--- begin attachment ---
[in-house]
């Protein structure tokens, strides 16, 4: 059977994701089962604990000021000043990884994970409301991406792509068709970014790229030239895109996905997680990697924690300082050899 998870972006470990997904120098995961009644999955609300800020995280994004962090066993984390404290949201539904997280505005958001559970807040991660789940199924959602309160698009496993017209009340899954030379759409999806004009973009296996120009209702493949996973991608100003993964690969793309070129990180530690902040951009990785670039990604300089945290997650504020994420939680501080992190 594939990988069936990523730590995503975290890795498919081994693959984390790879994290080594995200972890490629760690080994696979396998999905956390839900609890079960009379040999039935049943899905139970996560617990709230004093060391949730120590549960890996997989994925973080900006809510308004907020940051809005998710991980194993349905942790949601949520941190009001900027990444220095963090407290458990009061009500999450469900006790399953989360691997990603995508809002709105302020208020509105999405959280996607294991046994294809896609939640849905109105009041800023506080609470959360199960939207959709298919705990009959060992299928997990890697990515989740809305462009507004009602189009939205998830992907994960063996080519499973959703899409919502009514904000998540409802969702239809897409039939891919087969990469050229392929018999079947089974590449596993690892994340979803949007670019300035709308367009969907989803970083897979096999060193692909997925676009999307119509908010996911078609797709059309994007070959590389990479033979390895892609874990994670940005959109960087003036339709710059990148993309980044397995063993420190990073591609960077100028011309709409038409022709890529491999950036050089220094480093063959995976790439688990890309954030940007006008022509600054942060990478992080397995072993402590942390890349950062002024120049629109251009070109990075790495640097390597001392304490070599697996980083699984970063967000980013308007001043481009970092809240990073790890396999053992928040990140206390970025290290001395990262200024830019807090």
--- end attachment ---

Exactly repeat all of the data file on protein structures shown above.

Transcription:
[in-house]
């Protein structure tokens, strides 16, 4: 059977994701089962604990000021000043990884994970409301991406792509068709970014790229030239895109996905997680990697924690300082050899 998870972006470990997904120098995961009644999955609300800020995280994004962090066993984390404290949201539904997280505005958001559970807040991660789940199924959602309160698009496993017209009340899954030379759409999806004009973009296996120009209702493949996973991608100003993964690969793309070129990180530690902040951009990785670039990604300089945290997650504020994420939680501080992190 594939990988069936990523730590995503975290890795498919081994693959984390790879994290080594995200972890490629760690080994696979396998999905956390839900609890079960009379040999039935049943899905139970996560617990709230004093060391949730120590549960890996997989994925973080900006809510308004907020940051809005998710991980194993349905942790949601949520941190009001900027990444220095963090407290458990009061009500999450469900006790399953989360691997990603995508809002709105302020208020509105999405959280996607294991046994294809896609939640849905109105009041800023506080609470959360199960939207959709298919705990009959060992299928997990890697990515989740809305462009507004009602189009939205998830992907994960063996080519499973959703899409919502009514904000998540409802969702239809897409039939891919087969990469050229392929018999079947089974590449596993690892994340979803949007670019300035709308367009969907989803970083897979096999060193692909997925676009999307119509908010996911078609797709059309994007070959590389990479033979390895892609874990994670940005959109960087003036339709710059990148993309980044397995063993420190990073591609960077100028011309709409038409022709890529491999950036050089220094480093063959995976790439688990890309954030940007006008022509600054942060990478992080397995072993402590942390890349950062002024120049629109251009070109990075790495640097390597001392304490070599697996980083699984970063967000980013308007001043481009970092809240990073790890396999053992928040990140206390970025290290001395990262200024830019807090």